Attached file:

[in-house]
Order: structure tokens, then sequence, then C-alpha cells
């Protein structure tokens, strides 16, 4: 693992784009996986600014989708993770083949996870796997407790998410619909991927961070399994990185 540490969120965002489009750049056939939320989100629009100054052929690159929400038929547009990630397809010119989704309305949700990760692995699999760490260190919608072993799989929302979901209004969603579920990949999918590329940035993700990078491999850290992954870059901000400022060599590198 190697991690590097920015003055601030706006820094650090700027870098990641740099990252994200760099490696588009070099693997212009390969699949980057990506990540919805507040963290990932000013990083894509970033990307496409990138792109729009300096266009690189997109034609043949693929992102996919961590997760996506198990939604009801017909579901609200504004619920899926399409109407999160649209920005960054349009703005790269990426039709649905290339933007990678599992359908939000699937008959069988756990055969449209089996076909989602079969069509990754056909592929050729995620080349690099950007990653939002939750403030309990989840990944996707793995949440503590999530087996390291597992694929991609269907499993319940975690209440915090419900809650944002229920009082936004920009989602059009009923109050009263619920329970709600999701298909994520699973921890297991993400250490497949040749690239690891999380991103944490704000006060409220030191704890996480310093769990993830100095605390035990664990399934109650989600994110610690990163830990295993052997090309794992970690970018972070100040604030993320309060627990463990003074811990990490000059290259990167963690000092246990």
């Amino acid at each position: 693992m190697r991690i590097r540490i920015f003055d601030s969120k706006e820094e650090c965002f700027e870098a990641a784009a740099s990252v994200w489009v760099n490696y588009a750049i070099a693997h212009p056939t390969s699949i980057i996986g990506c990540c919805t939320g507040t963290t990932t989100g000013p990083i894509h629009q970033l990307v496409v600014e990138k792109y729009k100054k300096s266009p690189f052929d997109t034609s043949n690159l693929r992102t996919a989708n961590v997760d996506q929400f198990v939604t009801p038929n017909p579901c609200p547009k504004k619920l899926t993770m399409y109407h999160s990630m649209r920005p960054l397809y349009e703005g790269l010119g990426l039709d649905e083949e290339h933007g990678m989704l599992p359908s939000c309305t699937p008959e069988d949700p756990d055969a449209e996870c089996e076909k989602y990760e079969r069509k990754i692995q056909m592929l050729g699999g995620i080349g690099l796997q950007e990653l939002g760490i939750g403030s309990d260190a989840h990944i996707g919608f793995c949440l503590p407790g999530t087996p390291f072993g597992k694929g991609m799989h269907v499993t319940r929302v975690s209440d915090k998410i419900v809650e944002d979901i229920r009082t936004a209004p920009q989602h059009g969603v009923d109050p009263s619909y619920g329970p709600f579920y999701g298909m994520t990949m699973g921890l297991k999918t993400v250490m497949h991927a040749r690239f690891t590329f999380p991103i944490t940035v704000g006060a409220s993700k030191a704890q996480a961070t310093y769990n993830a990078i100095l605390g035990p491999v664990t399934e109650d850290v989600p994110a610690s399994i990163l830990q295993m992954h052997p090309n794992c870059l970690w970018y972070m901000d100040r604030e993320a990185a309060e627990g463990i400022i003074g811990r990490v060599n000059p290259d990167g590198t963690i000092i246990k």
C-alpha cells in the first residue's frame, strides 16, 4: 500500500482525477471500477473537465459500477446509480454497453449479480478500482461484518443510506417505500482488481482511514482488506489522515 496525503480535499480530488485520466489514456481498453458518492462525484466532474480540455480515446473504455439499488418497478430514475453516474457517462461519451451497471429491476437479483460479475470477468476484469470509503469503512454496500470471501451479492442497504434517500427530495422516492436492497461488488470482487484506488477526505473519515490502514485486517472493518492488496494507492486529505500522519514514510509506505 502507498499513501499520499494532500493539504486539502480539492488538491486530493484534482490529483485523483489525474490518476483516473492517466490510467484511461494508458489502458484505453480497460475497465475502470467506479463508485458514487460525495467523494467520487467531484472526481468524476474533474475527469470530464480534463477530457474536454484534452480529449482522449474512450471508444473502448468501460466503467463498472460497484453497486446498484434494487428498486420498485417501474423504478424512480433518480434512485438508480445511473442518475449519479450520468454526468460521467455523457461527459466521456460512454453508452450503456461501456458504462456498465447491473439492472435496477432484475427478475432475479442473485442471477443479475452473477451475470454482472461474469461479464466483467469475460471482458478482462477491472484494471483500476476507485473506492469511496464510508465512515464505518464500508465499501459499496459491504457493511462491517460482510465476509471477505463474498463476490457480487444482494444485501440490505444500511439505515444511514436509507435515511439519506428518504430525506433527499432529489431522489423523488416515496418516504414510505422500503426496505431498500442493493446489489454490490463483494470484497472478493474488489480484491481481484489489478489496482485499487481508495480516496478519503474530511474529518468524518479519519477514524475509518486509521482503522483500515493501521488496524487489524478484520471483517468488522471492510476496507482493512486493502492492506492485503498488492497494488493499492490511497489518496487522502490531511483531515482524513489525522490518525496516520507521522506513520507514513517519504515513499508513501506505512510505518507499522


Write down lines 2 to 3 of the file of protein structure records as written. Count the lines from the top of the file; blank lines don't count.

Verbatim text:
Order: structure tokens, then sequence, then C-alpha cells
């Protein structure tokens, strides 16, 4: 693992784009996986600014989708993770083949996870796997407790998410619909991927961070399994990185 540490969120965002489009750049056939939320989100629009100054052929690159929400038929547009990630397809010119989704309305949700990760692995699999760490260190919608072993799989929302979901209004969603579920990949999918590329940035993700990078491999850290992954870059901000400022060599590198 190697991690590097920015003055601030706006820094650090700027870098990641740099990252994200760099490696588009070099693997212009390969699949980057990506990540919805507040963290990932000013990083894509970033990307496409990138792109729009300096266009690189997109034609043949693929992102996919961590997760996506198990939604009801017909579901609200504004619920899926399409109407999160649209920005960054349009703005790269990426039709649905290339933007990678599992359908939000699937008959069988756990055969449209089996076909989602079969069509990754056909592929050729995620080349690099950007990653939002939750403030309990989840990944996707793995949440503590999530087996390291597992694929991609269907499993319940975690209440915090419900809650944002229920009082936004920009989602059009009923109050009263619920329970709600999701298909994520699973921890297991993400250490497949040749690239690891999380991103944490704000006060409220030191704890996480310093769990993830100095605390035990664990399934109650989600994110610690990163830990295993052997090309794992970690970018972070100040604030993320309060627990463990003074811990990490000059290259990167963690000092246990």